The Florida Building Commission has adopted the latest version of the Florida Building Code, the “2010” edition. There are some significant differences from the 2007 version but they are mostly in semantics.
How this code change effects Southwest Florida is more fluff than anything else. The 2010 edition adopts the new ASCE 7-10 version of the Ultimate Design Wind Speeds. These wind speeds are 30mph faster than those of ASCE 7-05 (see the charts below). However, the way that the actual design pressures are calculated from these wind speeds, allows for a reduction factor for residential and commercial impact protected openings. The bottom line is that while the wind speed mph goes up, the design pressures that products are required to meet stay virtually the same and in some cases go down slightly. Only in structures very close to the beach (within 600 feet in most cases) have design pressures gone up.
Below is the new version of ASCE 7-10
Below is the graphic for ASCE 7-05 (the version used under the old code).
Another difference with ASCE 7-10 is that some structures further inland will be required to have impact protection on their glazed openings, where no such requirement was in place before.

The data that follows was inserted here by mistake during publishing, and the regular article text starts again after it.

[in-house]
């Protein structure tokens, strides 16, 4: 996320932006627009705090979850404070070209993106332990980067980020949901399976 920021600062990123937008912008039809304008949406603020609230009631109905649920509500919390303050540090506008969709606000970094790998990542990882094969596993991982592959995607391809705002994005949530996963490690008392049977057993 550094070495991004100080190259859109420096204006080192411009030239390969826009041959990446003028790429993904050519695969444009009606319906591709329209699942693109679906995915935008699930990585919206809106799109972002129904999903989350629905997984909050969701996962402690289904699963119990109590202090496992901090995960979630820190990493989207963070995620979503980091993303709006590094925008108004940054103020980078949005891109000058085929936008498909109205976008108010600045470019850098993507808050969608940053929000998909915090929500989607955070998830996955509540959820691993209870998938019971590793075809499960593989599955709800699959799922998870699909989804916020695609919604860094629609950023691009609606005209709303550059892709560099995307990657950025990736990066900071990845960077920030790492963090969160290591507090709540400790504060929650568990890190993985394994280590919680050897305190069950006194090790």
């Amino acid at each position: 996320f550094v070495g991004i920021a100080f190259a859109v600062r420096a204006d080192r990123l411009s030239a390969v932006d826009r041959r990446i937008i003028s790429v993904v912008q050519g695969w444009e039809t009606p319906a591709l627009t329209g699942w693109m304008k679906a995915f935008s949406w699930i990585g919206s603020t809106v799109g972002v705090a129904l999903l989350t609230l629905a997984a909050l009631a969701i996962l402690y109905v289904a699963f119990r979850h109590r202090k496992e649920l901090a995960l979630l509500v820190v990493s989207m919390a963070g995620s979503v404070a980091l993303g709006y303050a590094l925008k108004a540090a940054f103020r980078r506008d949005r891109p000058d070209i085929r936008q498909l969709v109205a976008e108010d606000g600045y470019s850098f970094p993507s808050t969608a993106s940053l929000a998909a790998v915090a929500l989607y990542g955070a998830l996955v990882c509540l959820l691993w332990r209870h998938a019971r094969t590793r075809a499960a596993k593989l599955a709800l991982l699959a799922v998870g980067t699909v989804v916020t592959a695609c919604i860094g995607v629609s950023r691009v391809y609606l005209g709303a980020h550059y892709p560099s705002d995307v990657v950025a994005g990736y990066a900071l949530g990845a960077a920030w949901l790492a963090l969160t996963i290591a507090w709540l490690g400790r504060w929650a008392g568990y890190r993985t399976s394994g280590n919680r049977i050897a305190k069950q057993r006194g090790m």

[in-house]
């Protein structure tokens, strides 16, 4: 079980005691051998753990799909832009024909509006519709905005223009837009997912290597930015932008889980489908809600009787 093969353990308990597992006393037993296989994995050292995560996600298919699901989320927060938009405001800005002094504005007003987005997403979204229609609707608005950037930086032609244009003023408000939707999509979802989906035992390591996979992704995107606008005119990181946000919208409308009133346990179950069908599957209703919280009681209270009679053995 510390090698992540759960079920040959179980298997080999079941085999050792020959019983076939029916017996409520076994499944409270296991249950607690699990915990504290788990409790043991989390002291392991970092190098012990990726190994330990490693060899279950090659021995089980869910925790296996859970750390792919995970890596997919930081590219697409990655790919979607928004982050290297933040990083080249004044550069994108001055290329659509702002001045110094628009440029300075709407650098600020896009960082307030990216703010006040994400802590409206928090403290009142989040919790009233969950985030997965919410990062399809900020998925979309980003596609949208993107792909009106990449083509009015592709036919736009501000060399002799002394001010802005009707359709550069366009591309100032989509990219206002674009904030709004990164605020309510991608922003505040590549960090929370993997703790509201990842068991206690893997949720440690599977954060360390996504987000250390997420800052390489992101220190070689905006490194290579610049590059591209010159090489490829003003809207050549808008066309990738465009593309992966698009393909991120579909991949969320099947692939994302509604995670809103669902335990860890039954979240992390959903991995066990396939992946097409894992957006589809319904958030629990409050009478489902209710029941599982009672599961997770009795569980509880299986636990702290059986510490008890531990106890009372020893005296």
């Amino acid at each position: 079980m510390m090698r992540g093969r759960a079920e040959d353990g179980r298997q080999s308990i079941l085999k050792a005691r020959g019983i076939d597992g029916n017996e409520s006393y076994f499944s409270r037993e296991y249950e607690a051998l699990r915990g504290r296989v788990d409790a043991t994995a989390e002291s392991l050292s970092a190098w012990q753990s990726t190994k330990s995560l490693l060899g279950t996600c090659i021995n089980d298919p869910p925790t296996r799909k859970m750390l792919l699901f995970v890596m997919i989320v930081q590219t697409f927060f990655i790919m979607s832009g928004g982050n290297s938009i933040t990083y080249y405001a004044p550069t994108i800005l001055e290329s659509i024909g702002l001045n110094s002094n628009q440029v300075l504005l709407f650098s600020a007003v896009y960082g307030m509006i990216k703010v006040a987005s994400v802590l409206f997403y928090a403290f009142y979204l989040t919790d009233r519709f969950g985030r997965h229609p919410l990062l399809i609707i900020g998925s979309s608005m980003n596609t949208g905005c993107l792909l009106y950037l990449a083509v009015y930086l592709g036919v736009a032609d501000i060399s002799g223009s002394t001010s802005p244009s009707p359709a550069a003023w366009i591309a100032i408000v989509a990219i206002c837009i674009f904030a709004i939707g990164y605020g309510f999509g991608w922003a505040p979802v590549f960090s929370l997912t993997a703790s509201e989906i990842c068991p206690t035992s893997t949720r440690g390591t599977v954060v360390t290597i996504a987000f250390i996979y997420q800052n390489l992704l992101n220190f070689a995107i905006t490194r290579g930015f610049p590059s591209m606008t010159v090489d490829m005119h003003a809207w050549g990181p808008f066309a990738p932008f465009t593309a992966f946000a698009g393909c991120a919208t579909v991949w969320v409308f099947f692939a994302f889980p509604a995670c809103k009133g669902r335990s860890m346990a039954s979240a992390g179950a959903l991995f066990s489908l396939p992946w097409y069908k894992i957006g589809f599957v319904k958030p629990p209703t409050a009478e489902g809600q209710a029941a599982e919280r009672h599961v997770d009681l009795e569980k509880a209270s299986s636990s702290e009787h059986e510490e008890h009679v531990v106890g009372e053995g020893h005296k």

Tom Johnston, president of the International Hurricane Protection Association has the opinion that, “this adoption of ASCE 7-10 places an unnecessary burden on manufactures to update their product approvals to reflect a new code version when very little material differences have occurred.”
The bottom line is that if your shutters were designed to 140mph under the Florida Building Code (2001, 2004 or 2007 versions), they meet the same design pressure requirements as shutters designed to 170mph under the 2010 version of the code.
Naturally, it will take the insurance companies some time to understand what has transpired and it will be up to the homeowner to stay vigilant in obtaining the premium credits they so justly deserve.
Sentinel Storm Protection
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